Photo by Melody

PlantFiles: Chinese Witch Hazel, Chinese Fringe Flower
Loropetalum chinense 'Purple Diamond'

Family: Hamamelidaceae
Genus: Loropetalum (lor-oh-PET-al-um) (Info)
Species: chinense (chi-NEN-see) (Info)
Cultivar: Purple Diamond
Additional cultivar information: (PP18331, aka Shang-hi)
Hybridized by Meadows/Berry; Year of Registration or Introduction: 2006

2 vendors have this plant for sale.

One member has or wants this plant for trade.


4-6 ft. (1.2-1.8 m)

4-6 ft. (1.2-1.8 m)

USDA Zone 7a: to -17.7 C (0 F)
USDA Zone 7b: to -14.9 C (5 F)
USDA Zone 8a: to -12.2 C (10 F)
USDA Zone 8b: to -9.4 C (15 F)
USDA Zone 9a: to -6.6 C (20 F)
USDA Zone 9b: to -3.8 C (25 F)
USDA Zone 10a: to -1.1 C (30 F)
USDA Zone 10b: to 1.7 C (35 F)

Sun Exposure:
Full Sun
Sun to Partial Shade

Unknown - Tell us

Bloom Color:
Magenta (Pink-Purple)

Bloom Time:
Mid Spring
Late Spring/Early Summer


Other details:
Unknown - Tell us

Soil pH requirements:
5.6 to 6.0 (acidic)

Patent Information:

Propagation Methods:
Unknown - Tell us

Seed Collecting:
Unknown - Tell us

Click thumbnail
to view:

By lindseyp
Thumbnail #1 of Loropetalum chinense by lindseyp


1 positive
No neutrals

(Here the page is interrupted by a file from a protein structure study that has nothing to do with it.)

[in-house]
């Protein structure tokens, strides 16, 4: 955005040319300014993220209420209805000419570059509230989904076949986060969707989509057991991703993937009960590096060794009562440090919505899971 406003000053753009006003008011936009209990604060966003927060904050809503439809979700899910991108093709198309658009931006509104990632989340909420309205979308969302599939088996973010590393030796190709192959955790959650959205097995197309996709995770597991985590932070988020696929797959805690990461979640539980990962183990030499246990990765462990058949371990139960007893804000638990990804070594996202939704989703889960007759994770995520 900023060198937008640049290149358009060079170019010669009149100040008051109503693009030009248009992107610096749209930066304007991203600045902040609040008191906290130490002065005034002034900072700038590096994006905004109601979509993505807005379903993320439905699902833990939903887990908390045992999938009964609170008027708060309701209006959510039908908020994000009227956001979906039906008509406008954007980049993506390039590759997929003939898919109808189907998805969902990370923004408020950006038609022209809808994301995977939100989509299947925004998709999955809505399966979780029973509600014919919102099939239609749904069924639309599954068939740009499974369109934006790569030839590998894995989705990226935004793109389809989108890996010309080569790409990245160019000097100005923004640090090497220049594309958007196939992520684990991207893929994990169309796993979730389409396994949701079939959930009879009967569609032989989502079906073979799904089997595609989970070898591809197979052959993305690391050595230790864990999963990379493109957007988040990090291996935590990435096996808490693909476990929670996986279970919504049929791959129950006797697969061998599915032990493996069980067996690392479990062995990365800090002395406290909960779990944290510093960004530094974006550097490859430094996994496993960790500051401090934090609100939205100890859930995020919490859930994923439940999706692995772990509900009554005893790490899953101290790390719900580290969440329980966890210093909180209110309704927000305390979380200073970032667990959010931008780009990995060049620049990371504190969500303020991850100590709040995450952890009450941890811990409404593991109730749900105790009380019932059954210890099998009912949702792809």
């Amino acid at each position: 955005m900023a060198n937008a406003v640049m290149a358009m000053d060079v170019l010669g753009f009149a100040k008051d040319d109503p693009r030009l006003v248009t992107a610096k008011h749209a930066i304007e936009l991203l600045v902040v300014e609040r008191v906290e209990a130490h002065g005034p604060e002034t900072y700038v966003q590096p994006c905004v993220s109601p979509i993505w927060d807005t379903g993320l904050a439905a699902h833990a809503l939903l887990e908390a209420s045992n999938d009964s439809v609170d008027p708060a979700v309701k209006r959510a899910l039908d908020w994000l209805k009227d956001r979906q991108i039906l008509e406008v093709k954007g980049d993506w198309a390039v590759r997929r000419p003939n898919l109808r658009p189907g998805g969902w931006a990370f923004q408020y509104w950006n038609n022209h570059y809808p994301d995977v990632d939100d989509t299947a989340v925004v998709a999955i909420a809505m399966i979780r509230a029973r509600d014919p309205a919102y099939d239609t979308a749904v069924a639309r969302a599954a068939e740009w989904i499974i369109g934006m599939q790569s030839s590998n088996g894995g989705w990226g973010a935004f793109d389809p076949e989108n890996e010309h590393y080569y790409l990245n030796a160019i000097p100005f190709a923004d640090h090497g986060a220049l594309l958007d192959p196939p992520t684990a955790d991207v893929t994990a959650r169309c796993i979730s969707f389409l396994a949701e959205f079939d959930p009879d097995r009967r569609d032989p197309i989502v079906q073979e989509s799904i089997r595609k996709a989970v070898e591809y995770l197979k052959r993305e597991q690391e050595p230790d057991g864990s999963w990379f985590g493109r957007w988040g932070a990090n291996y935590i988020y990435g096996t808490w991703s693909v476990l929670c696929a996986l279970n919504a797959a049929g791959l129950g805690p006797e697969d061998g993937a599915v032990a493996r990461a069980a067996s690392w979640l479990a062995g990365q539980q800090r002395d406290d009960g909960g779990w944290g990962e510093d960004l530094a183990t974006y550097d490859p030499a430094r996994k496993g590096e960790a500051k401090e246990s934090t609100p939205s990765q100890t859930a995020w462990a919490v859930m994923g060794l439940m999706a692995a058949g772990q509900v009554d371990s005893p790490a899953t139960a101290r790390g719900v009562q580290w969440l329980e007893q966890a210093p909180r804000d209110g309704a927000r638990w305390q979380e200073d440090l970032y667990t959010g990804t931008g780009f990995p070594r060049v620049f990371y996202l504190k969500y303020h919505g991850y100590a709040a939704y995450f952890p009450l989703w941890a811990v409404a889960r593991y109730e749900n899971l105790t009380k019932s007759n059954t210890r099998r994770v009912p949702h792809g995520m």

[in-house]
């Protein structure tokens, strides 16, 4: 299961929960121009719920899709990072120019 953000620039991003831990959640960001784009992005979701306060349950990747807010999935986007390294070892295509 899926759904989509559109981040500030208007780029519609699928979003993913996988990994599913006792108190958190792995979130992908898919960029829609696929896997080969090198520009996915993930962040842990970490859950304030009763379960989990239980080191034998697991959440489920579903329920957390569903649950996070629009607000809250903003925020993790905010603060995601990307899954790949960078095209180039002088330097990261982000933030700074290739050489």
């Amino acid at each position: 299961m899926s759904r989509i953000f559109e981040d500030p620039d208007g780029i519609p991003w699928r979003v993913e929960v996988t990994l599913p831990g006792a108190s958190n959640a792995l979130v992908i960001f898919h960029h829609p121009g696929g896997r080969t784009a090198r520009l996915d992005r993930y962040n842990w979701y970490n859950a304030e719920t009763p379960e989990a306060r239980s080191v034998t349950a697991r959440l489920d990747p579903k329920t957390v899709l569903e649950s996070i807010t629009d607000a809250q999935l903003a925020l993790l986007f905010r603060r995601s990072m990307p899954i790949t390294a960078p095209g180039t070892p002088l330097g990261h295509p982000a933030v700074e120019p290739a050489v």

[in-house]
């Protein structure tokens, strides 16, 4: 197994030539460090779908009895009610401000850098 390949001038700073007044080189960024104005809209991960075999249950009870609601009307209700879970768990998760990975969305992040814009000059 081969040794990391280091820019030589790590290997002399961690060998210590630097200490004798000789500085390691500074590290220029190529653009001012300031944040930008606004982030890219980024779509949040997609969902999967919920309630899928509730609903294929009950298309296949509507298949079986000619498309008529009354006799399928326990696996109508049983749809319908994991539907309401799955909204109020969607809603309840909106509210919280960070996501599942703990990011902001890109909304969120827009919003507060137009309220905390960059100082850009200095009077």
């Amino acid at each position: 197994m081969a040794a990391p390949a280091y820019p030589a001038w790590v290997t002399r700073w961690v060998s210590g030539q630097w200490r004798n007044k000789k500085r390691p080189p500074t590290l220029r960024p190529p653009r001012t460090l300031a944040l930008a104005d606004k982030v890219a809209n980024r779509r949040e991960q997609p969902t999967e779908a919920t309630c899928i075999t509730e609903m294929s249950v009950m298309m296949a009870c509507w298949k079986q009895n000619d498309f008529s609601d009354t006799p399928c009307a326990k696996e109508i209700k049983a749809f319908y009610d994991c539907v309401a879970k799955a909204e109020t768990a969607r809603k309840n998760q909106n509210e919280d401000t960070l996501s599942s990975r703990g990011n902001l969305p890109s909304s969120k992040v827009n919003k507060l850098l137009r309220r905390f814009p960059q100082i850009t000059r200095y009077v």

No negatives

Gardeners' Notes:

Positive PlantNutt On May 16, 2010, PlantNutt from Lebanon, TN wrote:

Although I'm in zone 6b and was aware that these are rated winter hardy to only zone 7, I bought and planted almost two dozen of these last fall (2009) I was counting on global warming to keep our area warm this past winter! Some are along the eastern-facing wall of my home, some along the western-facing wall, and some just out in the open. When I planted them, I mulched them first with a 2" blanket of pine bark, overlaid with a 2" layer of pine needles. They were all planted in well-draining beds that had been generously amended with organic matter (our local soil is heavy clay). I watered them thoroughly once a week until December, whenever we had a dry spell.

Despite going through the coldest winter in 30 years in our area (just east of Nashville), all of my shrubs survived. Granted, in February and March, they all looked dead, with brown withered leaves (and I was kicking myself for "pushing the envelope" on the hardiness factor). But the stems were still flexible, not brittle, so I held out hope. Within a month (by mid-April), I could see new pinkish-purple leaves sprouting along the stems, and now (mid-May), they are all gorgeously leafed out again. Only a few put out a nominal show of flowers this spring, but I'm still delighted that they performed so admirably outside of their comfort zone.


This plant has been said to grow in the following regions:

Livermore, California
Jacksonville, Florida
Decatur, Georgia
Greenville, North Carolina
Ladys Island, South Carolina
Lebanon, Tennessee

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